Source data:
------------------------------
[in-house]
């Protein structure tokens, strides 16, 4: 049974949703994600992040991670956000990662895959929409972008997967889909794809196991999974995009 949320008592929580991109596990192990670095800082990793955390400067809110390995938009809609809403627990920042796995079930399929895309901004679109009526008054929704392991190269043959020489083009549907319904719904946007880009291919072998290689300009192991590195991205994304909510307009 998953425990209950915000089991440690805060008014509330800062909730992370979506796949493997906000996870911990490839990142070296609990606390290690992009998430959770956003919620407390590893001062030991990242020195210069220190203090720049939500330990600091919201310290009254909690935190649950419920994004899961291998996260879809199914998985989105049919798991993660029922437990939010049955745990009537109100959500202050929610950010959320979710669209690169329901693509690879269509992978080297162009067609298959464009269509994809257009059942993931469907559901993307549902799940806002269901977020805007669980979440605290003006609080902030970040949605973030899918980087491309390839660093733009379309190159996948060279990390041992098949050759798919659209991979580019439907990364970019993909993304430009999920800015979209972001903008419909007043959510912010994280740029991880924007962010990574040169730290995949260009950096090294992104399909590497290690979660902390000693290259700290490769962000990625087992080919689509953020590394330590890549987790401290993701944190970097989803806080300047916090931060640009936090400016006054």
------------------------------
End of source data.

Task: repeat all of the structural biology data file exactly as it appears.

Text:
[in-house]
């Protein structure tokens, strides 16, 4: 049974949703994600992040991670956000990662895959929409972008997967889909794809196991999974995009 949320008592929580991109596990192990670095800082990793955390400067809110390995938009809609809403627990920042796995079930399929895309901004679109009526008054929704392991190269043959020489083009549907319904719904946007880009291919072998290689300009192991590195991205994304909510307009 998953425990209950915000089991440690805060008014509330800062909730992370979506796949493997906000996870911990490839990142070296609990606390290690992009998430959770956003919620407390590893001062030991990242020195210069220190203090720049939500330990600091919201310290009254909690935190649950419920994004899961291998996260879809199914998985989105049919798991993660029922437990939010049955745990009537109100959500202050929610950010959320979710669209690169329901693509690879269509992978080297162009067609298959464009269509994809257009059942993931469907559901993307549902799940806002269901977020805007669980979440605290003006609080902030970040949605973030899918980087491309390839660093733009379309190159996948060279990390041992098949050759798919659209991979580019439907990364970019993909993304430009999920800015979209972001903008419909007043959510912010994280740029991880924007962010990574040169730290995949260009950096090294992104399909590497290690979660902390000693290259700290490769962000990625087992080919689509953020590394330590890549987790401290993701944190970097989803806080300047916090931060640009936090400016006054």